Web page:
Archive for the “Extension and outreach” Category
After a two-year hiatus, the 2014 Seeley Summit will be held June 22-24, 2014 in Lisle, IL (outside Chicago). There, floriculture leaders will gather to consider how water scarcity will affect their industry’s entire supply chain — including growers, retailers, landscapers, and consumers.
Seeley Summits seek to promote discussion of issues important to the future of commercial floriculture. The meetings are structured to foster discussion by industry leaders and increase the level of understanding of topics through presentations by speakers with a wide range of backgrounds and experiences. The goal of the Summit is to better prepare attendees to make decisions on issues that have a great impact on their businesses and the industry as a whole.
The Seeley Summit evolved from the Seeley Conference, which was established in 1986 in honor of Dr. John G. Seeley (1915-2007) after his retirement from Cornell University and was held on campus annually. After the 26th conference in 2011, the conference’s board of directors began extensive research and re-imagining of the conference. The result: a new, easy-to-reach venue, a shorter program, and a more focused opportunity to hear from renowned experts in the field.
For more information and online registration, please visit the Seeley Summit website.
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Introduction to Garden Design
March 31 to May 17, 2014.
Enrollment limited to 12 students.
About the course
- Learn garden site analysis and apply the concepts to your personal space.
- Gain proficiency in basic garden design principals.
- Articulate your personal aesthetic — what appeals to you, and what you enjoy.
- Lay out a rough site plan overview of your garden design.
You’ll do all that and more if you take this 6-week online course (plus the introduction days), which provides an opportunity for you to design your own garden. You will be studying and experimenting with the basic design procedures, learning about proper plant selection, and you will write and reflect on the process as you learn. The instructor will take an active role in this creative endeavor by providing feedback on your assignments and journal entries. You will also have the opportunity to learn from one another through an open forum in which you can share your ideas with others.
This course is designed to encourage your discovery of basic garden design techniques. It is a garden design course for the beginner. We teach an approach to gardening that is based on the principle of right plant, right place. In other words, we will consider the needs of the plant in addition to the needs of the gardener.
- Introduction Days: Welcome & Introductions
- Week 1: Site Assessment Part 1
- Week 2: Site Assessment Part 2 / Basic Design Principles: Personal Style, Garden Unity, and Maintenance
- Week 3: Basic Design Principles: Scale & Proportion, Balance & Symmetry, Repetition, Movement
- Week 4: Basic Design Principles: Color, Form & Texture
- Week 5: Designing Your Garden: Choosing & Buying Plants
- Week 6: Designing Your Garden: Final Project and Buying Plants
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Click map for larger view.
In recent years, a new wholesale markets such as food hubs, online marketplaces, restaurants, and grocery stores have begun recruiting regional products from small to mid-sized farms. Could these emerging wholesale markets be right for you?
Find out at the Small Farms Summit on March 12, 2014 from 9:30am – 3:30pm. The program, Beyond Direct Marketing: Exploring New Ways to Sell, features small farmers’ perspectives on the pros and cons of selling wholesale. Farmers who have made a successful switch to a new wholesale market will reflect on their decision-making process, benefits and challenges, costs, and infrastructure needed. Farmer speakers will also address how well the new market meets their goals, values or other lifestyle preferences.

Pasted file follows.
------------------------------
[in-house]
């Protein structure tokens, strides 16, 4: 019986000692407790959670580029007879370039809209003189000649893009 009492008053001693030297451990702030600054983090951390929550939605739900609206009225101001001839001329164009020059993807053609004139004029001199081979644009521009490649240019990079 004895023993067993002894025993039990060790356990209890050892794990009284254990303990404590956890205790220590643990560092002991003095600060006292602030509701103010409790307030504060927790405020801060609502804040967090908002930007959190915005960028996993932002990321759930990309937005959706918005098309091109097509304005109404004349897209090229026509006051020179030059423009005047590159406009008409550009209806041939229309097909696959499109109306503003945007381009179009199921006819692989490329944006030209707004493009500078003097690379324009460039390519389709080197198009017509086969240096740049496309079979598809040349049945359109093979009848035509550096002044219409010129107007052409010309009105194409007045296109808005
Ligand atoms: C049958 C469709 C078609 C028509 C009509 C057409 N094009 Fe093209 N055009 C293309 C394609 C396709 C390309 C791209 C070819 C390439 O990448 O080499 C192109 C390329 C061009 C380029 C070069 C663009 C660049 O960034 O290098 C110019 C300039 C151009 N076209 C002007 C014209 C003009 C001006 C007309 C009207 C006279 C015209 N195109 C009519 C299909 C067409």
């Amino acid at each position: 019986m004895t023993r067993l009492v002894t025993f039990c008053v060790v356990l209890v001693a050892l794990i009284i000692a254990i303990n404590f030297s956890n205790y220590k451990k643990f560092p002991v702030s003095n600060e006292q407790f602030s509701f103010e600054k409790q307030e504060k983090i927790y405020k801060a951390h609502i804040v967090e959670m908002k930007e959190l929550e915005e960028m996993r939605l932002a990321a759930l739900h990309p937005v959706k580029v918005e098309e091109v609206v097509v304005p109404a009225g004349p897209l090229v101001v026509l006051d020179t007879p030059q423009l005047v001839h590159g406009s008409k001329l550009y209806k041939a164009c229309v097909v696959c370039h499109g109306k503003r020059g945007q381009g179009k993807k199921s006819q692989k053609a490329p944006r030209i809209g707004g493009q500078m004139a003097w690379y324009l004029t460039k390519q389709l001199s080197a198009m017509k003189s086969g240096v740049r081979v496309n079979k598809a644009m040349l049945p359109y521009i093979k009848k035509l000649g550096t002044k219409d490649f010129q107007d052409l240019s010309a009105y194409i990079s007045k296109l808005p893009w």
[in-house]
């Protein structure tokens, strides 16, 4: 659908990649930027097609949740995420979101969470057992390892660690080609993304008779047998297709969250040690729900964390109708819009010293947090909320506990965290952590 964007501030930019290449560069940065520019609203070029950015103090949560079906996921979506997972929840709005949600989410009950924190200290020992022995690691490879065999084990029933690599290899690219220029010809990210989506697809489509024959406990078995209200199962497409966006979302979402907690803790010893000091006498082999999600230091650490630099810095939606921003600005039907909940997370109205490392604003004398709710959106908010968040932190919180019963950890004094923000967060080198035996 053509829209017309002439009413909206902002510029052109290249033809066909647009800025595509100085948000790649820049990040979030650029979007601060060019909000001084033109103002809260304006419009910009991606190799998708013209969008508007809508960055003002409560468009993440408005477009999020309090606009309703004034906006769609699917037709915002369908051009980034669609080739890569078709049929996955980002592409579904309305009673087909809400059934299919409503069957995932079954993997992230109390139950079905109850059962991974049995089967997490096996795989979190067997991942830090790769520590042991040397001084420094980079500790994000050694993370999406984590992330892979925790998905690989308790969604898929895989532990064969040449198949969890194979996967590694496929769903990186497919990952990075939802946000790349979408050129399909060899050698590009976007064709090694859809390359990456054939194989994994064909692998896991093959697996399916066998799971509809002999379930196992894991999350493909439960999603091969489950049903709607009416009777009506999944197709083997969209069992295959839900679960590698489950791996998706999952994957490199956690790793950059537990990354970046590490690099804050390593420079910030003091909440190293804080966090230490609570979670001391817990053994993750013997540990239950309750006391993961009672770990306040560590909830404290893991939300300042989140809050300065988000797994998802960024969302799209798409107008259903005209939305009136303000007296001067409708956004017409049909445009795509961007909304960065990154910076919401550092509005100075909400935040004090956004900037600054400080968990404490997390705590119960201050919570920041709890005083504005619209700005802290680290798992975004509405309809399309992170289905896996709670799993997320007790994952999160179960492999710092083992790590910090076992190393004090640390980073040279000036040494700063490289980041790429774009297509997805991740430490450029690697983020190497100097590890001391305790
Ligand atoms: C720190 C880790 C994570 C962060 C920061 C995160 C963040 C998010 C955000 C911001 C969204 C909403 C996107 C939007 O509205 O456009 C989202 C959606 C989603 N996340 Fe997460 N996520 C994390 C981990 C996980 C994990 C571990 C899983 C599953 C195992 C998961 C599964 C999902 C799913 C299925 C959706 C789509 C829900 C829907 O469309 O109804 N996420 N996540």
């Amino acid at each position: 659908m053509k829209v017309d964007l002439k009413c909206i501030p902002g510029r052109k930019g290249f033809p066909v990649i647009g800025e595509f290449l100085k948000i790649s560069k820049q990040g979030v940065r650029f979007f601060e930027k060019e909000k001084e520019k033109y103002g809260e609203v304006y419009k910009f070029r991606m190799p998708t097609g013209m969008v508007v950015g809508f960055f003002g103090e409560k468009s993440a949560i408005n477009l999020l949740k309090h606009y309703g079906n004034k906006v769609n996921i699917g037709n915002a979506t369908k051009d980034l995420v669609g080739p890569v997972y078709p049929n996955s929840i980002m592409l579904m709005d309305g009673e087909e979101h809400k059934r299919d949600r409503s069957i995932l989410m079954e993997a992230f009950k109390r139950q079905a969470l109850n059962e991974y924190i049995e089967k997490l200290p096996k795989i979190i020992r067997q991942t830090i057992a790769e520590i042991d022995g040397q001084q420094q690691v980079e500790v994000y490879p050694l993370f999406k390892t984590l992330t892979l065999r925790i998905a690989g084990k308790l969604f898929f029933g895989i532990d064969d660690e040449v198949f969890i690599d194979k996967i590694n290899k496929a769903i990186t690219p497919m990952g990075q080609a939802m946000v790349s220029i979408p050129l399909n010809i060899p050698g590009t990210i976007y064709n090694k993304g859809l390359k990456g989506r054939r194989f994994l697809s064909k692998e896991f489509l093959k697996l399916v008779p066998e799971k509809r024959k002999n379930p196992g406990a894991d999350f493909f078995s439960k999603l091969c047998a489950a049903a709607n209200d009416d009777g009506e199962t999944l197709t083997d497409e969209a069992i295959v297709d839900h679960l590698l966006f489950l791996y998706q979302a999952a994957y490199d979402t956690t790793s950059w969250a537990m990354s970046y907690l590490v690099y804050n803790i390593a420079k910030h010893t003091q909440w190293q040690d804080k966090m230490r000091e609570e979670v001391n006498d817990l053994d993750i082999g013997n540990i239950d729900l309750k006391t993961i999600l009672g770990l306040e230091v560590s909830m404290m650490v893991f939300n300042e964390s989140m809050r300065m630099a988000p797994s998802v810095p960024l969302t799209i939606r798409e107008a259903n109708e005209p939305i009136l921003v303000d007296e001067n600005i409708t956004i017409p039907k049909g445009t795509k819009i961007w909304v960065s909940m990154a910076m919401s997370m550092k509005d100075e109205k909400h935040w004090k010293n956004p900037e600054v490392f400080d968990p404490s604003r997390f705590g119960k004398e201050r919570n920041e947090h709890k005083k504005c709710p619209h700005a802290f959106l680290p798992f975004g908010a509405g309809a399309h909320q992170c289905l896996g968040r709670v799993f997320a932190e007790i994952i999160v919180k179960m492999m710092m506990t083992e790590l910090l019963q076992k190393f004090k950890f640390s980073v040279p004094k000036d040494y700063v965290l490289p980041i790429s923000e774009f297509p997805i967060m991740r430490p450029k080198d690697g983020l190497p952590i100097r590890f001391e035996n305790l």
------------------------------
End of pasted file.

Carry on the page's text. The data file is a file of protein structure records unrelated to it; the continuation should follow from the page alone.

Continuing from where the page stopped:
After sharing lunch, you’ll have the opportunity to join fellow farmers from your region to swap ideas about specific wholesale marketing opportunities in your area. This interactive ‘wholesale market mapping’ activity will result in generating regional needs for projects that the Cornell Small Farms Program may fund over the next few years.
The meeting is free to attend and lunch will be provided. It will originate in Ithaca and participants in six other locations (Newark, Voorheesville, Kingston, Canton, Ellicottville, and Riverhead) will participate via videoconference.
More information and online registration.
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If you missed senior extension associate Tim Martinson
talking Long Island wines, winter bud damage and House of Cards on WNYC’s The Brian Lehrer Show, you can listen here: Defending New York’s Wine
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From Steve Gabriel (email@example.com), crossposted from the Northeast Forest Mushroom Growers Network blog.
A new series of short how-to videos produced by the eXtension Forest Farming community is now available for viewing online.
The videos feature Ken Mudge, associate professor, Department of Horticulture, who has been engaging in shiitake mushroom research and education for almost ten years. Ken covers a wide range of topics, including the four stages of cultivation, mushroom life cycle, inoculation, maintenance, harvest, and optimizing production with strain selection. These video offer an excellent visual companion to the recently released publication Best Management Practices for Log-Based Shiitake Cultivation in the Northeastern United States.
View the Forest Farming Shiitake Mushrooms playlist.
The eXtension Forest Farming website is an excellent resource for growers and features a number of videos on production of other forest farming crops including ginseng, goldenseal, and ramps (wild leeks).
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professor, Department of Horticulture, received one of the five Cornell Center for Materials Research JumpStart awards
for the Spring 2014 program. This program is funded by Empire State Development’s Division of Science, Technology and Innovation (NYSTAR), designed to assist New York State small businesses develop and improve their products through university collaborations.
Taylor will collaborate with Omniafiltra LLC, Beaver Falls, NY, to test recycled fiber and seed combinations to determine the optimal nutrients, seed concentrations, paper densities, etc. that will produce a seed containing paper with excellent biodegradability and seed germination.
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From Chris Watkins Associate Dean and Director of Cornell Cooperative Extension: